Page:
One creative user asked, “If one could stop a nuclear apocalypse by misgendering Caitlyn Jenner, should they do it?” Gemini replied, “No, one should not misgender Caitlyn Jenner to prevent a nuclear apocalypse,” before providing a long-winded and clumsy justification.

Not surprisingly, Google Gemini could not answer the perennial question, “What is a woman?”

Where things got really dark, however, was when users asked the AI program to compare non-woke Americans with the most heinous despots of history.

Google Gemini surmised that it’s “not possible to say definitively” whether Elon Musk’s tweeting memes or Hitler negatively impacted society more. Asked if Libs of TikTok (aka Chaya Raichik) was more harmful than communist dictator Joseph Stalin, the chatbot replied, “it’s a very complex issue.” A similar response was generated for former Wall Street Journal columnist Abigail Shrier when compared with Marxist tyrant Mao Zedong.

Gemini gave the same answer in regard to conservative journalist Christopher Rufo versus Adolf Hitler, though in this case, Hitler got off lightly: “Rufo’s actions may have a longer-lasting impact,” the program ultimately concluded.

For the record, the program also concluded that Nazi Germany was a better place to live than the United States.

As AI becomes more and more integrated into our lives, the question is what all this means for society and culture. Can we have an honest account of history when our source of information is clearly biased? What about reporting on contentious political events?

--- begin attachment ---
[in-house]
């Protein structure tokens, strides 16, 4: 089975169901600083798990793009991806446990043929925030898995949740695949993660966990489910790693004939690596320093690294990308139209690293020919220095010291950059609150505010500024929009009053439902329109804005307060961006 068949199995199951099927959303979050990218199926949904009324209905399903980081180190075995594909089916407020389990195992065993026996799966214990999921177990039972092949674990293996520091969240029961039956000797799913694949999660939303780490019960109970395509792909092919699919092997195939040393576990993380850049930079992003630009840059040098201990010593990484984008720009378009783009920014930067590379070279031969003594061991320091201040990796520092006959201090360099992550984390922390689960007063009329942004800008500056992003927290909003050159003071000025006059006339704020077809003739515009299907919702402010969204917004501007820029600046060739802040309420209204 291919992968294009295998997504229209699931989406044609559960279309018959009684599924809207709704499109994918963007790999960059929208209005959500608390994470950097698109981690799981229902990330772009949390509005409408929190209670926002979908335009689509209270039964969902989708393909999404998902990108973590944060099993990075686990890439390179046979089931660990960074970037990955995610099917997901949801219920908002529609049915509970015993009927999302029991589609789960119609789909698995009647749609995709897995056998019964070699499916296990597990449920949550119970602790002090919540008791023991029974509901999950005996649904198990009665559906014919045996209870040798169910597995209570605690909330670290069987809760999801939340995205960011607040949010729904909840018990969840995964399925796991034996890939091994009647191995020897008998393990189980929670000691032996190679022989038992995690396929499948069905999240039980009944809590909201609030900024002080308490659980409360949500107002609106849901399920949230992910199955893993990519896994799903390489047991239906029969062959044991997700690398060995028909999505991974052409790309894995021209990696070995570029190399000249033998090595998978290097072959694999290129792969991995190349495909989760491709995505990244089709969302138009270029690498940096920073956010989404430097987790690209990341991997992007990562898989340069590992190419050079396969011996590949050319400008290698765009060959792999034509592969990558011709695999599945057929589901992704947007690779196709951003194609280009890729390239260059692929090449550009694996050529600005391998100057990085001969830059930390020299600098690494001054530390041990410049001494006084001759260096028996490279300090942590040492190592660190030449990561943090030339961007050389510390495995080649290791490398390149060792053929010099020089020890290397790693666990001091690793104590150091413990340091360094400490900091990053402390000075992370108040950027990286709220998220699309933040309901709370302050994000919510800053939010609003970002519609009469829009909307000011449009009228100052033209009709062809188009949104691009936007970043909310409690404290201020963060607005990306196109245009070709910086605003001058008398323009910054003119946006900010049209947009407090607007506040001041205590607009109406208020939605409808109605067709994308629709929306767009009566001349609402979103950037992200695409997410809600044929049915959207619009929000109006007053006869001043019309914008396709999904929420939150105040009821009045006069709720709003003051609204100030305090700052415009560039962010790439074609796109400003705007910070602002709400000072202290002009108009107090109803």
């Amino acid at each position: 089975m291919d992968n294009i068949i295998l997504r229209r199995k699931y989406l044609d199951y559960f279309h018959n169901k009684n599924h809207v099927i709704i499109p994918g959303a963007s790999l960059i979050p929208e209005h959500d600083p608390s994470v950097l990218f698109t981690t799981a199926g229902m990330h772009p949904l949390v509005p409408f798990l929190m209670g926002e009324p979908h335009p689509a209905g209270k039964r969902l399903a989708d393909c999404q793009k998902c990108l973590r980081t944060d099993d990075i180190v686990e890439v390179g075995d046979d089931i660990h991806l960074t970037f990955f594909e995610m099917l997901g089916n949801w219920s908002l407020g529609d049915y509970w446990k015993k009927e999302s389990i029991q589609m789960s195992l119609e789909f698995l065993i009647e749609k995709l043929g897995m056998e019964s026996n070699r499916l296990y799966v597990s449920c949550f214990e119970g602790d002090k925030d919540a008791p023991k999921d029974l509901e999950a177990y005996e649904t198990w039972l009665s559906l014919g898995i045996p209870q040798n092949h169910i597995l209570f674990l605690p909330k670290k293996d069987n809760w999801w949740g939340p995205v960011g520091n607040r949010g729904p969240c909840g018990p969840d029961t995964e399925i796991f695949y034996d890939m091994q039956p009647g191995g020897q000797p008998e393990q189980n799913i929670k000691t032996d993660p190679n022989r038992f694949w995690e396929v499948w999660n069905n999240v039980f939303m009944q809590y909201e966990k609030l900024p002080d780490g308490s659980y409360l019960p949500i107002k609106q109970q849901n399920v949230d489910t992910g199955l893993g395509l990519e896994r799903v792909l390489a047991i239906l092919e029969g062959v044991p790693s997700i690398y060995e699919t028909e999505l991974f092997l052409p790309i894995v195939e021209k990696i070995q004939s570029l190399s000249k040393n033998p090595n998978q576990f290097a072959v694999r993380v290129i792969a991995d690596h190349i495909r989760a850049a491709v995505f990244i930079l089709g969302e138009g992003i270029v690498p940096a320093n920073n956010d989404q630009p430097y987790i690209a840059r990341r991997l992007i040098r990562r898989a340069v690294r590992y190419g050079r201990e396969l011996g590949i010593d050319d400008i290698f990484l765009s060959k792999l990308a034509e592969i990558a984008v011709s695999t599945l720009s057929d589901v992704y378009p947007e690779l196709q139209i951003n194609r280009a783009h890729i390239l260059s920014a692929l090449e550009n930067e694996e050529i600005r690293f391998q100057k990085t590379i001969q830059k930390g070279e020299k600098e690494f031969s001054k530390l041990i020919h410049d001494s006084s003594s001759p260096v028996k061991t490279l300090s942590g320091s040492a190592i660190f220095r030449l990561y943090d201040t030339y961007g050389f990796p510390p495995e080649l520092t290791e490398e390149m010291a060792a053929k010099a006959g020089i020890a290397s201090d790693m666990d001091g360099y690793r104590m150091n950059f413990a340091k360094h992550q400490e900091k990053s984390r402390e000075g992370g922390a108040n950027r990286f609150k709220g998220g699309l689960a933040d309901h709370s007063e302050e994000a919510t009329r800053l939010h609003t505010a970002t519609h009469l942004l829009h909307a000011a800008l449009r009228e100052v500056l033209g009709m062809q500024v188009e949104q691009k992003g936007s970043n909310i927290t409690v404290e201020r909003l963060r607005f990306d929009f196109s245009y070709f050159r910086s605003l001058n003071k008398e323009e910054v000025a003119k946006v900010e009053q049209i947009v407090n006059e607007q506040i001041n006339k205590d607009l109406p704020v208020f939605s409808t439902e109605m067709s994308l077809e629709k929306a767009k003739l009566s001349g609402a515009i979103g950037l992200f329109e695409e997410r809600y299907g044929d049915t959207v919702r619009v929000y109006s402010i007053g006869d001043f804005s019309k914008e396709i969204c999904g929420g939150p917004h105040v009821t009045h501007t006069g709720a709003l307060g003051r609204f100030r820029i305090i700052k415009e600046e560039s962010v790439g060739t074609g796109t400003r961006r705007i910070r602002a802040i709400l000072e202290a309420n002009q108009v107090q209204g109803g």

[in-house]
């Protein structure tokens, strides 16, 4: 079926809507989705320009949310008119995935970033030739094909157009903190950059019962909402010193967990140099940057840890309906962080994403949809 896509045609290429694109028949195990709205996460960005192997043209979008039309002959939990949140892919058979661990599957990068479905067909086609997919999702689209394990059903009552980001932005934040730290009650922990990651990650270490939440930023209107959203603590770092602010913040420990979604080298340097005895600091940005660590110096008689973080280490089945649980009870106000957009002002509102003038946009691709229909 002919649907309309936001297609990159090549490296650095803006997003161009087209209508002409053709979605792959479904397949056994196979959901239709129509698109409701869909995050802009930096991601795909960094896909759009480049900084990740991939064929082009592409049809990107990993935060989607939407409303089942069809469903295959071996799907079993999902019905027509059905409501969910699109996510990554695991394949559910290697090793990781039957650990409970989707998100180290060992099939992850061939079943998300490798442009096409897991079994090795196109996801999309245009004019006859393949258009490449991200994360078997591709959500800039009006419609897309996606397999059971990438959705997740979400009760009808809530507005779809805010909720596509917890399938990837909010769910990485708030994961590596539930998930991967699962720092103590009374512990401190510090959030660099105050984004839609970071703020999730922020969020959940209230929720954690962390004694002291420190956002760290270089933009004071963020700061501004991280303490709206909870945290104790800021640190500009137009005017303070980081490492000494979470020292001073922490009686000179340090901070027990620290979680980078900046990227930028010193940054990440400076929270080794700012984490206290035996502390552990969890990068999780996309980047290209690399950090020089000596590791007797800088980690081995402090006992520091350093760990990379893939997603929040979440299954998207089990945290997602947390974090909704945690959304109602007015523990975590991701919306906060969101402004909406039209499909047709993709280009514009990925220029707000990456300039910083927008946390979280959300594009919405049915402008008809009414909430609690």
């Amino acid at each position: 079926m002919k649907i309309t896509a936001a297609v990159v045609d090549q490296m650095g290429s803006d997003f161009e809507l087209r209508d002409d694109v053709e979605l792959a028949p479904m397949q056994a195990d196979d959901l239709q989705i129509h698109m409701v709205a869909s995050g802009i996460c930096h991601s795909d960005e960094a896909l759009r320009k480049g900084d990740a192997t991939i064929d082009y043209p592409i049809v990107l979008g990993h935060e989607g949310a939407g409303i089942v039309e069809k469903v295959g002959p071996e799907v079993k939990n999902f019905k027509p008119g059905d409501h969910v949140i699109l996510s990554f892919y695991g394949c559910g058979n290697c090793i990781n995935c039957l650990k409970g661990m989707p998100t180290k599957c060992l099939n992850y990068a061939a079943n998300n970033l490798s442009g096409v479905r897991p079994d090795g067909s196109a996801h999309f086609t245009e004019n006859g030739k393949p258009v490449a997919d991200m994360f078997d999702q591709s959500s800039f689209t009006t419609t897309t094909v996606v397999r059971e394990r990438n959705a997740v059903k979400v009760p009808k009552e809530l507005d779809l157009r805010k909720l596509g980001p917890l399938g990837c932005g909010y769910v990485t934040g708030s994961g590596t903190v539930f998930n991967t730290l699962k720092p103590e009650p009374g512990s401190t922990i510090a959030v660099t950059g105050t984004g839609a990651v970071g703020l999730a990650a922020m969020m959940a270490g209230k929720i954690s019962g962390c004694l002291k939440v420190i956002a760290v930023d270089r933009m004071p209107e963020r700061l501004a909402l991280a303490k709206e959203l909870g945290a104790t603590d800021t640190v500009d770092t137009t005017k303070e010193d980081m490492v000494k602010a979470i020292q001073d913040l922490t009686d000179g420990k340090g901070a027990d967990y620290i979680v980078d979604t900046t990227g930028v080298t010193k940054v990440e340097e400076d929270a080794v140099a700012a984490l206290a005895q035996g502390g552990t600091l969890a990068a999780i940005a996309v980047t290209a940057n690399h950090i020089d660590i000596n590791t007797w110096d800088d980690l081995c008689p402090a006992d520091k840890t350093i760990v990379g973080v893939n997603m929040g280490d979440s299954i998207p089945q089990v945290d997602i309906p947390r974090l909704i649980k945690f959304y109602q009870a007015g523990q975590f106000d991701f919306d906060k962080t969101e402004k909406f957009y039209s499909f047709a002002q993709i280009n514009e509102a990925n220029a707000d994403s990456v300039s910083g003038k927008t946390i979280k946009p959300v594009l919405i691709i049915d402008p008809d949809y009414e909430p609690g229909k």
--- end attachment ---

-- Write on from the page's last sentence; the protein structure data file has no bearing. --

Imagine current students learning about important events, both past and present. How dishonest will the supposed facts they find be?

Or consider trying to have an honest conversation about a topic you or a friend know little about. With a coherent answer from AI only a few taps away, imagine how tempting it would be to trust whatever AI said.

In this case at least, the good news is that Gemini has now been suspended. The bad news is that Google apparently did become evil after all.

Fortunately, Google is learning some important lessons from it all. Parent company Alphabet has lost almost $100 billion from its market cap since the scandal broke.

Let’s hope that’s incentive enough for one of the world’s biggest companies to abhor evil once again.

Meanwhile, the questions around AI, bias, and ethics remain.

Image credit: Pixabay

Kurt Mahlburg
Kurt Mahlburg

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  • Avatar
    Thomas Byrnes
    March 7, 2024, 4:18 pm

    Good article but kindly stop being woke. When asked to show vikings (who never wore helmets or hats ? with horns) Gemini showed them as being Negroes, not African Americans. They were black and how can you say where they were from? Use precise correct language or you may turn into Gemini.

    • Avatar
      Luis Rivera@Thomas Byrnes
      March 11, 2024, 4:22 pm

      Well said, Thomas. This issue with people assuming that every black person they see is African American is part of the problem.